In 1994, communities in and around the Maya Biosphere Reserve in Guatemala obtained contracts for community forest concessions from the government. Through these agreements, they are able to extract timber and non-timber forest products, such as food and medicine, and develop ecotourism, following programs for conducting these activities sustainably.

Community organization in the San Jerónimo ejido, municipality of Amanalco, Mexico state. Image courtesy of the Mexican Civil Council for Sustainable Forestry (CCMSS).

In the case of Nepal, local forest management progressed gradually until the country’s forest act passed in 1993, legalizing community forestry in its various forms. In 2017, the country had 22,266 community forestry communities, with around 2.9 million households participating in a country that covers 223,700 square kilometers (86,370 square miles).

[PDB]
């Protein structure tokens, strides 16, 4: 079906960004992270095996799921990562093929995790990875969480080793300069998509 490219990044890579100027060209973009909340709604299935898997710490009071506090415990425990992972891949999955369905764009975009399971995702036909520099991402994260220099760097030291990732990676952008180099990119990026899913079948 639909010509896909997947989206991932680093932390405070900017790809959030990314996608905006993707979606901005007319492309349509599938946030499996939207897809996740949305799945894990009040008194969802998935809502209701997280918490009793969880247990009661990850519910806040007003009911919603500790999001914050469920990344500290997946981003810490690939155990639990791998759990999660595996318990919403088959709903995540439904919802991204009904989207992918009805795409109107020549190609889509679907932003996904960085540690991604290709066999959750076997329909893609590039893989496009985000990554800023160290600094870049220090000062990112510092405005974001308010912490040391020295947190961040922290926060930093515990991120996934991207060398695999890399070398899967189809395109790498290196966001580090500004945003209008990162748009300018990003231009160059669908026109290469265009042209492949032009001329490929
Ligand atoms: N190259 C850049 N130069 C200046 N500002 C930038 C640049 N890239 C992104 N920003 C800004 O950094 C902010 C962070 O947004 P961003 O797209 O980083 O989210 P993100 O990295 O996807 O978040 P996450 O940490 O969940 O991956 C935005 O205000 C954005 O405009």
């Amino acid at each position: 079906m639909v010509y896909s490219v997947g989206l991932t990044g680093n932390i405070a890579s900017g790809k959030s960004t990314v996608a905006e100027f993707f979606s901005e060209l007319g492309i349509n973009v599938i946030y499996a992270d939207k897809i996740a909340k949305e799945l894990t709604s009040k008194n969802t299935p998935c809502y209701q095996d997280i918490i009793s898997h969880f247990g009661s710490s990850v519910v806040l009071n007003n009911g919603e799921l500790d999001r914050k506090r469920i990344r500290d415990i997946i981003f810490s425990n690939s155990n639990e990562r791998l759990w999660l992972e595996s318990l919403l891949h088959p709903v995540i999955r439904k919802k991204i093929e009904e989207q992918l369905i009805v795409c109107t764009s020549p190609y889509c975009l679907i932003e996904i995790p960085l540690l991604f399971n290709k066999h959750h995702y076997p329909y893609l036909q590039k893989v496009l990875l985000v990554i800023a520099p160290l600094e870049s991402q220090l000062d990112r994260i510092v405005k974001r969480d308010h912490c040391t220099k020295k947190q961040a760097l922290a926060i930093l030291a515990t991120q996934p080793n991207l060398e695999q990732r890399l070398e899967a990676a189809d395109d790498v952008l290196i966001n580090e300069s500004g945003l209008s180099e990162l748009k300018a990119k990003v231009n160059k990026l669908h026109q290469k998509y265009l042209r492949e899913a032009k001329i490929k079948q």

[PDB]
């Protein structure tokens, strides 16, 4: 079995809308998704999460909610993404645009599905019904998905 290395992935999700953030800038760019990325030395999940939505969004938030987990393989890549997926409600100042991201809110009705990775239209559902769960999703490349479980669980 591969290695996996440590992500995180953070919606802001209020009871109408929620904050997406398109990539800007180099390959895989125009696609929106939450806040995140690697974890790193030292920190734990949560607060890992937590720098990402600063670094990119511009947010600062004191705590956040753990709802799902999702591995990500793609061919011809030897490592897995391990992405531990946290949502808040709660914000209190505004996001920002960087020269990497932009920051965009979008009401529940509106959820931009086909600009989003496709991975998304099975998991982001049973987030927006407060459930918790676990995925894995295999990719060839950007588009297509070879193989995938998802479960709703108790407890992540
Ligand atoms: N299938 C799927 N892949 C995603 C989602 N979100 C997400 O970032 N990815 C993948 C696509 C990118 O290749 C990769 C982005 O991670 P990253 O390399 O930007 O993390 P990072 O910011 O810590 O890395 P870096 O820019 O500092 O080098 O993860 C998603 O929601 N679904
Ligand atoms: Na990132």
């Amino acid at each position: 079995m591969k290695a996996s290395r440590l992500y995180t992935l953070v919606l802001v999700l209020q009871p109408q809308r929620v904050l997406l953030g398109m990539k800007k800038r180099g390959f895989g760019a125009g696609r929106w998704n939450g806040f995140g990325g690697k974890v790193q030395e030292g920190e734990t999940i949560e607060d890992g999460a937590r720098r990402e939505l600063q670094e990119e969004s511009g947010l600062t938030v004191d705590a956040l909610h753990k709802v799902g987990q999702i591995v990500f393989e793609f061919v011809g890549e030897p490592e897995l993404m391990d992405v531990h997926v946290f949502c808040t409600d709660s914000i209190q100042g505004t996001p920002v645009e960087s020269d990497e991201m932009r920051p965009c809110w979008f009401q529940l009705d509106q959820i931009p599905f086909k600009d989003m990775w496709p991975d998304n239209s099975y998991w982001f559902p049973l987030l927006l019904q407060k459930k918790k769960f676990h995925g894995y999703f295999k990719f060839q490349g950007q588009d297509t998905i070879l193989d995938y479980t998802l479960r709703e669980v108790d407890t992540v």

In Namibia, community-based natural resource management was institutionalized in 1996. In practice, the concept allows residents of an area to form communal conservancies and through them develop management plans to administer, conserve and benefit from the wildlife and other natural resources found in their lands. The country had 83 registered conservancies covering 163,000 km2 (63,000 mi2) in 2017.

Various studies have documented successful cases of community resource management in the four countries that have halted deforestation and conserved biodiversity along with achieving inclusive and sustainable development of the communities.

In 1990, the government of Guatemala declared that 21,000 km2 (8,100 mi2) of tropical forest would be part of the Maya Biosphere Reserve. Community forest concessions have been awarded there since 1994. Image courtesy of the Cooperativa Carmelita archive.

The CIFOR study, which involved analyzing pertinent research and interviewing experts on community forestry and sustainable development, identified the importance of clearly recognizing the rights of communities in natural resource management.